Project description:Background and purpose - The term "weekend effect" describes differences in outcomes between patients treated at weekends compared with weekdays. We investigated whether there is a weekend effect for the risk of reoperation and mortality after hip fracture surgery at Norwegian hospitals.Patients and methods - We included data from 76,410 hip fractures in patients 60 years and older reported to the Norwegian Hip Fracture Register (NHFR) between 2005 and 2017. Cox survival analyses with adjustments for age, sex, ASA class, type of fracture, operating method, and waiting time from fracture to surgery were used to calculate the risk of reoperation and death after surgeries performed at weekends compared with surgeries performed on weekdays.Results - The mean age for all patients was 82 years, and 71% were female. 73% of fractures occurred on weekdays (Monday to Friday) and 27% during weekends (Saturday and Sunday). 71% of fractures were operated on a weekday and 29% at a weekend. Slightly increased mortality was observed during the 2 first months after weekend admission with hip fracture (HR 1.08; 95% CI 1.03-1.14). This did not continue in subsequent months, but the initial effect of weekend presentation was still apparent at 1-year follow-up. Further, there was no difference in mortality between patients who were operated at a weekend and patients operated on a weekday. Neither were there any differences in the risk of reoperation between weekday and weekend when comparing day of fracture or day of surgery.Interpretation - Patients who suffered a hip fracture during a weekend had slightly increased mortality in the first 2 months postoperatively. Whether the surgery was done on weekdays or at weekends did not affect mortality or the risk of reoperation.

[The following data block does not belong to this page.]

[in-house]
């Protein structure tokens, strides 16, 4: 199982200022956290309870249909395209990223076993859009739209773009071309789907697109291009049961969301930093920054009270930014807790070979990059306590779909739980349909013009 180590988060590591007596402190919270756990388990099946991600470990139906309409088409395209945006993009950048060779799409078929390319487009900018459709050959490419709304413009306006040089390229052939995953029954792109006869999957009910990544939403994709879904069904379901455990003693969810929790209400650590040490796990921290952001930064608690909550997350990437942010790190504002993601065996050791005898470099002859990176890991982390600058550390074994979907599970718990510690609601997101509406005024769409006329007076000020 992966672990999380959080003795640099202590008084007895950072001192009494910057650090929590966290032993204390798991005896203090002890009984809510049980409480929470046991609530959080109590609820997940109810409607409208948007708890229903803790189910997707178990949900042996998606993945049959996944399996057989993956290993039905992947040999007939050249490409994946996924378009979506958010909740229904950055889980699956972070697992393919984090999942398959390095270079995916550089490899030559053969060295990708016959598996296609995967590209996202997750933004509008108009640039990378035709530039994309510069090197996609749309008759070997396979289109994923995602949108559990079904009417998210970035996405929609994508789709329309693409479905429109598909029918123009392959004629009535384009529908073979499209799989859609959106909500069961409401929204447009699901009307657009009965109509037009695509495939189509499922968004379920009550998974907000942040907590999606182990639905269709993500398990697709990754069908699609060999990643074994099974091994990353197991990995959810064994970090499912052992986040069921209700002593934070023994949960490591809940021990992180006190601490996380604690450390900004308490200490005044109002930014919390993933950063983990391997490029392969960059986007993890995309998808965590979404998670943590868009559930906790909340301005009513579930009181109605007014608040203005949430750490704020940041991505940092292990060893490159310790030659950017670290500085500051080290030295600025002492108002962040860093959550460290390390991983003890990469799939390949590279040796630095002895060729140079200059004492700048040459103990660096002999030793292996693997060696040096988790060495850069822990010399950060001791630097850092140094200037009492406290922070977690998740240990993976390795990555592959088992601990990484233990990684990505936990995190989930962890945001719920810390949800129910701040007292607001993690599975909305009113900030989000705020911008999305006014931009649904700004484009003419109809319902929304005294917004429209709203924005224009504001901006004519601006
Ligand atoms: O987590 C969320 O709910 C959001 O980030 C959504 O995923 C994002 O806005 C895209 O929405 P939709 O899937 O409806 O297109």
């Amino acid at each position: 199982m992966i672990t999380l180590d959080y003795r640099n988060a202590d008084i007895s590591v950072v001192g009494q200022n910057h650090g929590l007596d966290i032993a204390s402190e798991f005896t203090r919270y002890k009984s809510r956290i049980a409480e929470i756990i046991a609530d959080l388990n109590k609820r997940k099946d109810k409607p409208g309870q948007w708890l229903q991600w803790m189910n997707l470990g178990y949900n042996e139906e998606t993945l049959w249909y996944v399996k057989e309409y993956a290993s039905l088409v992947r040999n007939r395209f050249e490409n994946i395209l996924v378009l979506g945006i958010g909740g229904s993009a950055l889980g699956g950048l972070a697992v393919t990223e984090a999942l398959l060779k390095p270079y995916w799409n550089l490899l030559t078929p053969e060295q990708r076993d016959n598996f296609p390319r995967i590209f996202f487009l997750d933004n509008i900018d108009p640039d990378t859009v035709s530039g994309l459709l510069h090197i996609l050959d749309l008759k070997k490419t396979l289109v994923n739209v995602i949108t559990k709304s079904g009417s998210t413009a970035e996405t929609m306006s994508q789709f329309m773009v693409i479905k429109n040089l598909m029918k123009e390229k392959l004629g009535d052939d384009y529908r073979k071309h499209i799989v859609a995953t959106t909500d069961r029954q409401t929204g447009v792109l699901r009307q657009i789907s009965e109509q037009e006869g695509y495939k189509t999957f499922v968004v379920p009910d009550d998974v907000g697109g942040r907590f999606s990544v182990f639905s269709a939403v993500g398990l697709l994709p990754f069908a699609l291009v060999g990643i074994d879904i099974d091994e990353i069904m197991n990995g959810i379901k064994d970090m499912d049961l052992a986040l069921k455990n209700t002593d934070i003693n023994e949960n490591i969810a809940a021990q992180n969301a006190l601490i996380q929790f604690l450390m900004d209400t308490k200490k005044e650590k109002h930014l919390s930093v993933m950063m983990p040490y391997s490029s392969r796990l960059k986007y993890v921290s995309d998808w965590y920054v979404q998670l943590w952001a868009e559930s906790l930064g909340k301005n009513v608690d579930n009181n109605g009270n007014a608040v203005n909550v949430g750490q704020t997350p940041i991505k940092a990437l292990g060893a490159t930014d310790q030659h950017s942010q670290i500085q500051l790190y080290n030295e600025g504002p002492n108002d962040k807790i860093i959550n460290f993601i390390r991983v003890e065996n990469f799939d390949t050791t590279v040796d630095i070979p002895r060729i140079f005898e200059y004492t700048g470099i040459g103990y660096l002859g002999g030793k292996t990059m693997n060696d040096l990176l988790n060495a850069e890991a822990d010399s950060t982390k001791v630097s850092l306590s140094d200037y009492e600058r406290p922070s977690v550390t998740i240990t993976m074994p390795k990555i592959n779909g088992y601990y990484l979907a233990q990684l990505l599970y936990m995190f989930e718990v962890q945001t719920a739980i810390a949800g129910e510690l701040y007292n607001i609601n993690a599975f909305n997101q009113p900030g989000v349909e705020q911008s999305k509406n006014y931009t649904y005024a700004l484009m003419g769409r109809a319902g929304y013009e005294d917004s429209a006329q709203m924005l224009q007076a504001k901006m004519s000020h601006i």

Project description:Hospital admissions over weekends have been associated with worse outcomes in different patient populations. The cause of this difference in outcomes remains unclear; however, different staffing patterns over weekends have been speculated to contribute. We evaluated outcomes in patients on maintenance dialysis therapy admitted over weekends using a national database.Retrospective cohort study.We included nonelective admissions of adult patients (?18 years) on maintenance dialysis therapy (n = 3,278,572) identified using appropriate International Classification of Diseases, Ninth Revision, Clinical Modification (ICD-9-CM) codes for 2005-2009 using the Nationwide Inpatient Sample database.Weekend versus weekday admission.The primary outcome measure was all-cause in-hospital mortality. Secondary outcomes included mortality by day 3 of admission, length of hospital stay, time to death, and discharge disposition.We adjusted for patient and hospital characteristics, payer, year, comorbid conditions, and primary discharge diagnosis common to maintenance dialysis patients.There were an estimated 704,491 admissions over weekends versus 2,574,081 over weekdays. Unadjusted all-cause in-hospital mortality was 40,666 (5.8%) for weekend admissions in comparison to 138,517 (5.4%) for weekday admissions (P < 0.001). In a multivariable model, patients admitted over weekends had higher all-cause in-hospital mortality (OR, 1.06; 95% CI, 1.01-1.10) in comparison to those admitted over weekdays and higher mortality during the first 3 days of admission (OR, 1.18; 95% CI, 1.10-1.26). Patients admitted over weekends were less likely to be discharged to home, had longer hospital stays, and had shorter times to death compared with those admitted over weekdays on adjusted analysis.Use of ICD-9-CM codes to identify patients, defining weekend as midnight Friday to midnight Sunday.Maintenance dialysis patients admitted over weekends have increased mortality rates and longer lengths of stay compared with those admitted over weekdays. Further studies are needed to identify the reasons for worse outcomes for weekend admissions in this patient population.